The Commonwealth Day Celebrations
Ahead of the Commonwealth Day Celebrations
The Westminster area is usually very congested. But lately it has been worse. First of all the road works around Parliament Square and Victoria Street bring traffic to a stand still. Also, there is the usual flock of tourists taking pictures. In addition the celebration of the Commonwealth day service is taking place today at Westminster Abbey. As a result today even larger numbers of people grace this area.
An array of bright coloured majestic flags are flying in the wind while the BBC broadcast vans have been setting up since last week. The partitions have all gone up to keep control of pedestrians and maintain a tidy orderly queue for guests attending the service. Because of this, I am making my way to the office very slowly thus trying to avoid the crowds, the selfies and the barriers.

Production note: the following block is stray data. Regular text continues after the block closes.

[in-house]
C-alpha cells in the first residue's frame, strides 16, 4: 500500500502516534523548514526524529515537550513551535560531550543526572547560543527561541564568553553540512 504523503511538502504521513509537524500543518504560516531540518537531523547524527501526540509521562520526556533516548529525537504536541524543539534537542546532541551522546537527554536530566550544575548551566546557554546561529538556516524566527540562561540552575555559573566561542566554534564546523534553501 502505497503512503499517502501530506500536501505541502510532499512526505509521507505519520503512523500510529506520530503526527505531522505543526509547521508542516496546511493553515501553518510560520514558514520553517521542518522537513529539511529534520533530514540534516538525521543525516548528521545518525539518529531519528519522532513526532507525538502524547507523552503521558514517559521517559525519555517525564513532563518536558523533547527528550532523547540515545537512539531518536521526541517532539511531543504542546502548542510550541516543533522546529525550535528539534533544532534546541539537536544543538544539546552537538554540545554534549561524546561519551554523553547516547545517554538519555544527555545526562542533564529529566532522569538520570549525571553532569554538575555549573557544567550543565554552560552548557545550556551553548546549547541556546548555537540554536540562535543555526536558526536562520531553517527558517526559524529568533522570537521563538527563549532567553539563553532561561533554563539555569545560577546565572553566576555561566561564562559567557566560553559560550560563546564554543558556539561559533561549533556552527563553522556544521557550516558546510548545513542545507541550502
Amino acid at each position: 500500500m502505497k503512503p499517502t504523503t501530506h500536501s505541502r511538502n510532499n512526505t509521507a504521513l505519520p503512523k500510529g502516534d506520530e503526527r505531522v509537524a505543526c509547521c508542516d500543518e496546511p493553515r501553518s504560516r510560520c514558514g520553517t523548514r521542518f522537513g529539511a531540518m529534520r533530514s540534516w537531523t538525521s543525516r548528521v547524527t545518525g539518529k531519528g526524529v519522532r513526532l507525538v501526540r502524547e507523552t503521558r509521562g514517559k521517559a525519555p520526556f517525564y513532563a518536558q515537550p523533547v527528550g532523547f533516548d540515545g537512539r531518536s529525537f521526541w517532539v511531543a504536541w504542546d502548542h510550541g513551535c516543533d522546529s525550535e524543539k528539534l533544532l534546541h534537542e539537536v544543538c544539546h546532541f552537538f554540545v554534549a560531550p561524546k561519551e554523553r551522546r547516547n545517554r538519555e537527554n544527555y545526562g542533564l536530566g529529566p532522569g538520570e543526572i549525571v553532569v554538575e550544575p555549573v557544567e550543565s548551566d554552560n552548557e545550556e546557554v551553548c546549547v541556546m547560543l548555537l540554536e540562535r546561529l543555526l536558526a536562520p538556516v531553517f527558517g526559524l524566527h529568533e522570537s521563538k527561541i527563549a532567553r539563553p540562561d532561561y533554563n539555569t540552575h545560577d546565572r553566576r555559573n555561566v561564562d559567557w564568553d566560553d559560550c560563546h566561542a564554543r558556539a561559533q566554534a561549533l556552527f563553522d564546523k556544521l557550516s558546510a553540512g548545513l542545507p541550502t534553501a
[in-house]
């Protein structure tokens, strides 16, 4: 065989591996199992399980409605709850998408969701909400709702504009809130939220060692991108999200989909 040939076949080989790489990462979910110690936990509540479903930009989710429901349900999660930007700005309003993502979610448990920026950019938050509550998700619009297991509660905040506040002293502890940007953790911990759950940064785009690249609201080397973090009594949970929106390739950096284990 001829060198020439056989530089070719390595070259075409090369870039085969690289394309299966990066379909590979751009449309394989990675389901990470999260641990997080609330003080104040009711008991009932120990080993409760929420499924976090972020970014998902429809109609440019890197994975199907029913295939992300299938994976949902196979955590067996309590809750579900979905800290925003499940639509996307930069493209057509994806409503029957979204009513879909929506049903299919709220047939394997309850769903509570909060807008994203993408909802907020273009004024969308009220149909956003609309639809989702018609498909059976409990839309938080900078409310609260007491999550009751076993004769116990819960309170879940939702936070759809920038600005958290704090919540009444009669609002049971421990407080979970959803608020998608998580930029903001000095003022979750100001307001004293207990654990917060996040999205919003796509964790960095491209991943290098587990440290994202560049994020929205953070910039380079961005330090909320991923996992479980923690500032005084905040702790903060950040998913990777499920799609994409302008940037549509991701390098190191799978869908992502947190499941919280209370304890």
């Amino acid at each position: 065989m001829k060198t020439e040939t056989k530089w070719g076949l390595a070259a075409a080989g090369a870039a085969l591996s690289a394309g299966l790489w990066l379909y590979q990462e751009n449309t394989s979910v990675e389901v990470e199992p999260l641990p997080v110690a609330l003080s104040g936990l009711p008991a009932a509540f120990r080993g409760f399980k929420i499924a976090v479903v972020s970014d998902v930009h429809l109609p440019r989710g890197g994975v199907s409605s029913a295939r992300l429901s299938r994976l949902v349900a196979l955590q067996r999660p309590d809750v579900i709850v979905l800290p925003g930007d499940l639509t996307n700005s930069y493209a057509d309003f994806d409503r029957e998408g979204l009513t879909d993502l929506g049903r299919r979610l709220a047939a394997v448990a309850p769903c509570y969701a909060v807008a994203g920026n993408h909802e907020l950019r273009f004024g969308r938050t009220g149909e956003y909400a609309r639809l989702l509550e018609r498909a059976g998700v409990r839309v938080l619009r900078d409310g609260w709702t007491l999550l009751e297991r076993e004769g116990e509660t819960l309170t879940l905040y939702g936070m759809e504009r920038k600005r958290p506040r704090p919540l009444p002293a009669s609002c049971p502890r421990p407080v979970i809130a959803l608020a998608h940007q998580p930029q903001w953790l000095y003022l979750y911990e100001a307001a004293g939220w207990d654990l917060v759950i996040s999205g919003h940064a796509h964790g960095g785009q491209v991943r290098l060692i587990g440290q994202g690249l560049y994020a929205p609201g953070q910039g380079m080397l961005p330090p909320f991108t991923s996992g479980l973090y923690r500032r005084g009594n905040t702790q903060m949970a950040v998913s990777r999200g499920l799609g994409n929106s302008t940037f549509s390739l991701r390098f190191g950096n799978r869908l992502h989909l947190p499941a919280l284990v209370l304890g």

The service is the UK’s largest multi-faith celebration and takes place annually on the second Monday in March. The one hour service features a mixture of testimonies, readings, and musical performances. The Queen usually attends the service. This year year Prince William, Kate Middleton, Prince Harry also joined. The Royal Commonwealth Society organises the Service on behalf of a group of organisations.
Commonwealth countries have celebrated this day every year since the 1970s. In recent years, there has been a shift away from celebrating a single day towards celebrating a Week, with the service day at its centre. The aim is to celebrate the unity, diversity and links of the modern Commonwealth. The Celebrations also foster greater understanding of the achievements and role of these countries, particularly among young people.
Each year a theme is chosen and Fifty-three countries come together to celebrate it. Theme for 2016 is ‘An Inclusive Commonwealth’. This Celebration is an opportunity for individuals, communities and organisations to promote shared values of peace, democracy and equality, and to celebrate the association’s rich diversity.